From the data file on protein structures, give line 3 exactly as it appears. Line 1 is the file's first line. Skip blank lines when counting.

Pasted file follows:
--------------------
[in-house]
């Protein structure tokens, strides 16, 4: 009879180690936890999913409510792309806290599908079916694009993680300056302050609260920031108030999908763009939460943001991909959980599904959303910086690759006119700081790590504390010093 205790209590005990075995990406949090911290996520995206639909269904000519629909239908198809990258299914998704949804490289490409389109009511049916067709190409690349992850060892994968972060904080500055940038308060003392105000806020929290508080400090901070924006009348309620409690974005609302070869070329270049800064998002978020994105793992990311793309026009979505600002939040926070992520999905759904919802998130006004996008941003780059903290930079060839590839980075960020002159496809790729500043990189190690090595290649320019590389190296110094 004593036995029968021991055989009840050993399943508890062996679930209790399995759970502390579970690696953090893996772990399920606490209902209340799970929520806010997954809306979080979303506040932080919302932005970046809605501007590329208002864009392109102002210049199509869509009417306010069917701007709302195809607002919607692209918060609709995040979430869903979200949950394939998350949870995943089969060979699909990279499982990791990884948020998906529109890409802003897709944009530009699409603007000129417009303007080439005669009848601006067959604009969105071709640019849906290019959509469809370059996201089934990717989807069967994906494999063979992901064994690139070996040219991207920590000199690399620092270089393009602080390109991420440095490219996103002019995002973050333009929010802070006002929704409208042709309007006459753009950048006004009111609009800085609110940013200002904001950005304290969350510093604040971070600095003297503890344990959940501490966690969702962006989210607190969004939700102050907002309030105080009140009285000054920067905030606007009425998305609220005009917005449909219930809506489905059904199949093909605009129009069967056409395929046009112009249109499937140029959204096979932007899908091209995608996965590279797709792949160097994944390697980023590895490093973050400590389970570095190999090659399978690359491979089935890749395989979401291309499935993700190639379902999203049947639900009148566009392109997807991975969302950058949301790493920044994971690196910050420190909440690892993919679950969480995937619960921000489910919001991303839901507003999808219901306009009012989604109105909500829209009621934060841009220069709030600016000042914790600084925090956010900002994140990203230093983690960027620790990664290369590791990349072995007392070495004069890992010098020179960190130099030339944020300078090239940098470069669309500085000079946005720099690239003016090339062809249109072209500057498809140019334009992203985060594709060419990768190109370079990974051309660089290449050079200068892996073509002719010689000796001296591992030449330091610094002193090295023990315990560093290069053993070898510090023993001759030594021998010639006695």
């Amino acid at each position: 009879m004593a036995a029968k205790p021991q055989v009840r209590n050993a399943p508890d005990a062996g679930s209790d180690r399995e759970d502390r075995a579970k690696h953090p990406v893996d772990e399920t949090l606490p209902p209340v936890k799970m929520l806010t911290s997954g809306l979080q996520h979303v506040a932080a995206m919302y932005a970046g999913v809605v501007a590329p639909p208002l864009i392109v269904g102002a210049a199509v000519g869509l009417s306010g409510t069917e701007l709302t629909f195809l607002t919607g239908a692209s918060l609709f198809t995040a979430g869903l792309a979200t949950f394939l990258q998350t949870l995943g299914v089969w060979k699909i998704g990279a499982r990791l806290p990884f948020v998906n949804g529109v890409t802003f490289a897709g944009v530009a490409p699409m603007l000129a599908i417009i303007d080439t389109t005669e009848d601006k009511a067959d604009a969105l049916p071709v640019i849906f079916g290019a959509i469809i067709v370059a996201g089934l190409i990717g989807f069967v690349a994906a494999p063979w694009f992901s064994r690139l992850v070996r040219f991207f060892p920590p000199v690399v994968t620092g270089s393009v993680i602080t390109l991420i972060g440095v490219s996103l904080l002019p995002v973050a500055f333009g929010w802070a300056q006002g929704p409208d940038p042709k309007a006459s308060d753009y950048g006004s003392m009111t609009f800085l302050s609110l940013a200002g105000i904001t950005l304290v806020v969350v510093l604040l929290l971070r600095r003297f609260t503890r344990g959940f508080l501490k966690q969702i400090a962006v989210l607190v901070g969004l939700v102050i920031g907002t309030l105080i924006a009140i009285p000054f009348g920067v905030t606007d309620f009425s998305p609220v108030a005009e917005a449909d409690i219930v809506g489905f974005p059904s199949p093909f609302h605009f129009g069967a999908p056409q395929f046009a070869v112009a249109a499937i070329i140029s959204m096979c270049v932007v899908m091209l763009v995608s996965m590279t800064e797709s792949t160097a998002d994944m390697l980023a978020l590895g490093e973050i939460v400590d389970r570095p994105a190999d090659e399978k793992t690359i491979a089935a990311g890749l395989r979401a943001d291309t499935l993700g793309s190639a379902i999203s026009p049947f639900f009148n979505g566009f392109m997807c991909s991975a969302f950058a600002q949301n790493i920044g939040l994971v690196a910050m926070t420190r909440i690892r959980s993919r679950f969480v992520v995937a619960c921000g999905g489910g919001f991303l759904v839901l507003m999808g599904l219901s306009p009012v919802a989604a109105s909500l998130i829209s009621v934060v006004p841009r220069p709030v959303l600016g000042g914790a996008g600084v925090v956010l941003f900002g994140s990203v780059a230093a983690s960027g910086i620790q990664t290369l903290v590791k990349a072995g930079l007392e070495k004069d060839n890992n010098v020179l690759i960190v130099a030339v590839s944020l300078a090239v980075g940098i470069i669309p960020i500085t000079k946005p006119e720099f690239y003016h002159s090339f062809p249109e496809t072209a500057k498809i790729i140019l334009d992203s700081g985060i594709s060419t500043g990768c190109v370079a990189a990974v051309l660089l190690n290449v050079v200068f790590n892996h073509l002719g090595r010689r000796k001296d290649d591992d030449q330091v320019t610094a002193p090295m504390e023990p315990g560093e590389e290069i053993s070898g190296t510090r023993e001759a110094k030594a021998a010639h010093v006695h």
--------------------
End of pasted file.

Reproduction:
């Amino acid at each position: 009879m004593a036995a029968k205790p021991q055989v009840r209590n050993a399943p508890d005990a062996g679930s209790d180690r399995e759970d502390r075995a579970k690696h953090p990406v893996d772990e399920t949090l606490p209902p209340v936890k799970m929520l806010t911290s997954g809306l979080q996520h979303v506040a932080a995206m919302y932005a970046g999913v809605v501007a590329p639909p208002l864009i392109v269904g102002a210049a199509v000519g869509l009417s306010g409510t069917e701007l709302t629909f195809l607002t919607g239908a692209s918060l609709f198809t995040a979430g869903l792309a979200t949950f394939l990258q998350t949870l995943g299914v089969w060979k699909i998704g990279a499982r990791l806290p990884f948020v998906n949804g529109v890409t802003f490289a897709g944009v530009a490409p699409m603007l000129a599908i417009i303007d080439t389109t005669e009848d601006k009511a067959d604009a969105l049916p071709v640019i849906f079916g290019a959509i469809i067709v370059a996201g089934l190409i990717g989807f069967v690349a994906a494999p063979w694009f992901s064994r690139l992850v070996r040219f991207f060892p920590p000199v690399v994968t620092g270089s393009v993680i602080t390109l991420i972060g440095v490219s996103l904080l002019p995002v973050a500055f333009g929010w802070a300056q006002g929704p409208d940038p042709k309007a006459s308060d753009y950048g006004s003392m009111t609009f800085l302050s609110l940013a200002g105000i904001t950005l304290v806020v969350v510093l604040l929290l971070r600095r003297f609260t503890r344990g959940f508080l501490k966690q969702i400090a962006v989210l607190v901070g969004l939700v102050i920031g907002t309030l105080i924006a009140i009285p000054f009348g920067v905030t606007d309620f009425s998305p609220v108030a005009e917005a449909d409690i219930v809506g489905f974005p059904s199949p093909f609302h605009f129009g069967a999908p056409q395929f046009a070869v112009a249109a499937i070329i140029s959204m096979c270049v932007v899908m091209l763009v995608s996965m590279t800064e797709s792949t160097a998002d994944m390697l980023a978020l590895g490093e973050i939460v400590d389970r570095p994105a190999d090659e399978k793992t690359i491979a089935a990311g890749l395989r979401a943001d291309t499935l993700g793309s190639a379902i999203s026009p049947f639900f009148n979505g566009f392109m997807c991909s991975a969302f950058a600002q949301n790493i920044g939040l994971v690196a910050m926070t420190r909440i690892r959980s993919r679950f969480v992520v995937a619960c921000g999905g489910g919001f991303l759904v839901l507003m999808g599904l219901s306009p009012v919802a989604a109105s909500l998130i829209s009621v934060v006004p841009r220069p709030v959303l600016g000042g914790a996008g600084v925090v956010l941003f900002g994140s990203v780059a230093a983690s960027g910086i620790q990664t290369l903290v590791k990349a072995g930079l007392e070495k004069d060839n890992n010098v020179l690759i960190v130099a030339v590839s944020l300078a090239v980075g940098i470069i669309p960020i500085t000079k946005p006119e720099f690239y003016h002159s090339f062809p249109e496809t072209a500057k498809i790729i140019l334009d992203s700081g985060i594709s060419t500043g990768c190109v370079a990189a990974v051309l660089l190690n290449v050079v200068f790590n892996h073509l002719g090595r010689r000796k001296d290649d591992d030449q330091v320019t610094a002193p090295m504390e023990p315990g560093e590389e290069i053993s070898g190296t510090r023993e001759a110094k030594a021998a010639h010093v006695h």